identify genetic mutations and the
molecular pathways underlying disease,
and modeling their disease in mice. He
earned his medical degree from the
University of Chicago, and completed
internal residency at Boston University
and pulmonary fellowship at UCSF.
Shum hopes to discover diagnostic and
interventional targets that will ultimately
lead to biomarkers and therapies that
directly impact patient care.
"I’m grateful and honored to be named to this chair," said Shum. "As a physician-scientist fighting for ever- shrinking NIH dollars, it’s really meaningful to have support. Having this chair will let us continue the work we’ve been doing at the intersection of pulmonary disease and autoimmunity, particularly working closely with families with rare disorders that affect the lung, figuring out how to solve these disorders, and coming up with new treatments."
co-directs the UCSF Lupus
Clinic. She received her medical degree
from UCLA, her MPH from Harvard
University, and completed her internal
medicine residency and rheumatology
fellowship at UCSF. Her research focuses on developing tools that increase the quality
and safety of health care delivered to patients with
rheumatic diseases. She has co-chaired the
American College of Rheumatology’s (ACR) Quality
Measures Subcommittee, chaired the ACR’s
Rheumatoid Arthritis Quality Measures Development
Work Group, and currently chairs the Research
Committee for the ACR national registry.
"I’m so grateful for this unexpected honor, and appreciate the generosity of the Kroc family," said Ya zdany. "Rheumatic dise ase s are ex tremely complex, and are difficult to diagnose and manage. I’m interested in ways we can use information science and new tools to make health care safer, deliver it in a more standardized and evidence-based way, and reduce the striking health disparities we see in these conditions. I’m especially excited by the opportunities this endowment will permit – allowing me to pursue this research agenda more aggressively both at UCSF and nationally, and to mentor the increasing number of trainees interested in improving the quality and safety of health care in rheumatology."
- Rheumatologist and molecular immunologist
cares for patients at the UCSF
Arthritis Center and runs a basic immunology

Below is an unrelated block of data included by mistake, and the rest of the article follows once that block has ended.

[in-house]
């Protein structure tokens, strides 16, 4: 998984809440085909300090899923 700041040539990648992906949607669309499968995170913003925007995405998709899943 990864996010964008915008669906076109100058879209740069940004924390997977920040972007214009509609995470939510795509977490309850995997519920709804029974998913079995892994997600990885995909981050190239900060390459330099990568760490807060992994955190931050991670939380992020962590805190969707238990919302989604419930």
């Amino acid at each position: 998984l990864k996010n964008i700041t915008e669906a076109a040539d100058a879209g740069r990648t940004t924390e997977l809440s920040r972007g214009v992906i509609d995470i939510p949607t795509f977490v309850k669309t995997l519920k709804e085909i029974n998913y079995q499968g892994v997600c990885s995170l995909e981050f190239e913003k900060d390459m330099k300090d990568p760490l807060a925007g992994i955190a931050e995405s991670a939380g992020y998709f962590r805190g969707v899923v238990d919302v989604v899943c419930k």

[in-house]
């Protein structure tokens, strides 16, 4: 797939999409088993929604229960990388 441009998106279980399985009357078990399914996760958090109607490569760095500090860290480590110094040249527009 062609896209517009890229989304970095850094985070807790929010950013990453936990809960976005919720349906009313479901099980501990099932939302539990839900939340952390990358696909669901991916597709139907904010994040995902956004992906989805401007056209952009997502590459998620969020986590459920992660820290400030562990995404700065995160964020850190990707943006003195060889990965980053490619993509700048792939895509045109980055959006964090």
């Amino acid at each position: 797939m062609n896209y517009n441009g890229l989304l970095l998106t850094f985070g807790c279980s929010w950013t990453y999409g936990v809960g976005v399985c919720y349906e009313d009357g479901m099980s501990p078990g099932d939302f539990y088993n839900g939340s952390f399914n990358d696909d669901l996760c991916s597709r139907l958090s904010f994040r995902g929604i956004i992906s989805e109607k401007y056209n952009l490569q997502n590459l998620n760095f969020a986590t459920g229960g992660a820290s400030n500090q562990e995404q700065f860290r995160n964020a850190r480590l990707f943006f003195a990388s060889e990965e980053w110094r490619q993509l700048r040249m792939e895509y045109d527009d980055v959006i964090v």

laboratory. She earned a medical degree at Cornell
Medical College and completed internal medicine
residency at Brigham and Women’s Hospital, where
she began a rheumatology fellowship that she
completed at UCSF. Antibodies are a crucial part of
our defense against infection. Zikherman’s lab delves
into the origin of autoantibodies, which mistakenly
target the body’s own tissues with often devastating
results. Autoantibodies are characteristic of rheumatic
and connective tissue diseases such as lupus, and
arise from a type of white blood cell called the B cell.
Interestingly, many normal B cells in healthy patients
can recognize the body’s own tissues. Zikherman’s
group is trying to understand what prevents normal B
cells from mounting inappropriate immune responses,
what goes wrong in the context of autoimmune
disease, and which subsets of B cells are at greatest
risk for producing dangerous autoantibodies.
"I’m so very grateful to have been selected for this honor, and even more grateful to have trained and stayed at such a generous and welcoming institution," said Zikherman. "The support from this chair will be invaluable for pursuing some of our lab’s questions, and I’m excited to do that."
"Dr. Robert Kroc, the founder of this chair, was a visionary," said Talmadge E. King, Jr., MD, dean of the UCSF School of Medicine. Addressing the newly inducted honorees, King said, "As an endocrinologist, he was in this business, and I think he would not be surprised that we have such wonderful people to be supported by his gift. This is an exciting time in medicine, and you are our future – it’s in really good hands, and I am proud of you."